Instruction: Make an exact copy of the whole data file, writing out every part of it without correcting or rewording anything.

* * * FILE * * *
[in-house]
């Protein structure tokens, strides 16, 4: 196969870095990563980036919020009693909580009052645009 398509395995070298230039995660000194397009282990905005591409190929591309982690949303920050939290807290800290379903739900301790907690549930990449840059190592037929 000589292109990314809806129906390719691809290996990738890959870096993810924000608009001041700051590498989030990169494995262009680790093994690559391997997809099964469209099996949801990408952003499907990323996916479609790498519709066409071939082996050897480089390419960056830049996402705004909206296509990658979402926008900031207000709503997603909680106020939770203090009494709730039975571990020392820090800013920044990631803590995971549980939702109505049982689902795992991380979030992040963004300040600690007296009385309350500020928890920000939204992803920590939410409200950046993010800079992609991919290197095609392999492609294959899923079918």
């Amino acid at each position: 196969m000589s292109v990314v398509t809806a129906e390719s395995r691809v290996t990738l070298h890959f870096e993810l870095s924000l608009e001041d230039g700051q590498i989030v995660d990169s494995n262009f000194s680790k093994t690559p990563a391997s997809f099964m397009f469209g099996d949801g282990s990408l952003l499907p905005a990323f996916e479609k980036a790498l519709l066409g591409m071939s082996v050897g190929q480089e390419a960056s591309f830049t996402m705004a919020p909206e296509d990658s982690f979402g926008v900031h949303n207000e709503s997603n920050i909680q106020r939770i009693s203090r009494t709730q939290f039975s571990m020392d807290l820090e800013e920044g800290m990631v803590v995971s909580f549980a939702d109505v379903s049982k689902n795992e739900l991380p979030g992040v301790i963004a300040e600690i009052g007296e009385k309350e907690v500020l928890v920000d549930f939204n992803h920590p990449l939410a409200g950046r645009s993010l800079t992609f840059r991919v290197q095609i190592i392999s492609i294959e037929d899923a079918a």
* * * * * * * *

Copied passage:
[in-house]
């Protein structure tokens, strides 16, 4: 196969870095990563980036919020009693909580009052645009 398509395995070298230039995660000194397009282990905005591409190929591309982690949303920050939290807290800290379903739900301790907690549930990449840059190592037929 000589292109990314809806129906390719691809290996990738890959870096993810924000608009001041700051590498989030990169494995262009680790093994690559391997997809099964469209099996949801990408952003499907990323996916479609790498519709066409071939082996050897480089390419960056830049996402705004909206296509990658979402926008900031207000709503997603909680106020939770203090009494709730039975571990020392820090800013920044990631803590995971549980939702109505049982689902795992991380979030992040963004300040600690007296009385309350500020928890920000939204992803920590939410409200950046993010800079992609991919290197095609392999492609294959899923079918």
């Amino acid at each position: 196969m000589s292109v990314v398509t809806a129906e390719s395995r691809v290996t990738l070298h890959f870096e993810l870095s924000l608009e001041d230039g700051q590498i989030v995660d990169s494995n262009f000194s680790k093994t690559p990563a391997s997809f099964m397009f469209g099996d949801g282990s990408l952003l499907p905005a990323f996916e479609k980036a790498l519709l066409g591409m071939s082996v050897g190929q480089e390419a960056s591309f830049t996402m705004a919020p909206e296509d990658s982690f979402g926008v900031h949303n207000e709503s997603n920050i909680q106020r939770i009693s203090r009494t709730q939290f039975s571990m020392d807290l820090e800013e920044g800290m990631v803590v995971s909580f549980a939702d109505v379903s049982k689902n795992e739900l991380p979030g992040v301790i963004a300040e600690i009052g007296e009385k309350e907690v500020l928890v920000d549930f939204n992803h920590p990449l939410a409200g950046r645009s993010l800079t992609f840059r991919v290197q095609i190592i392999s492609i294959e037929d899923a079918a």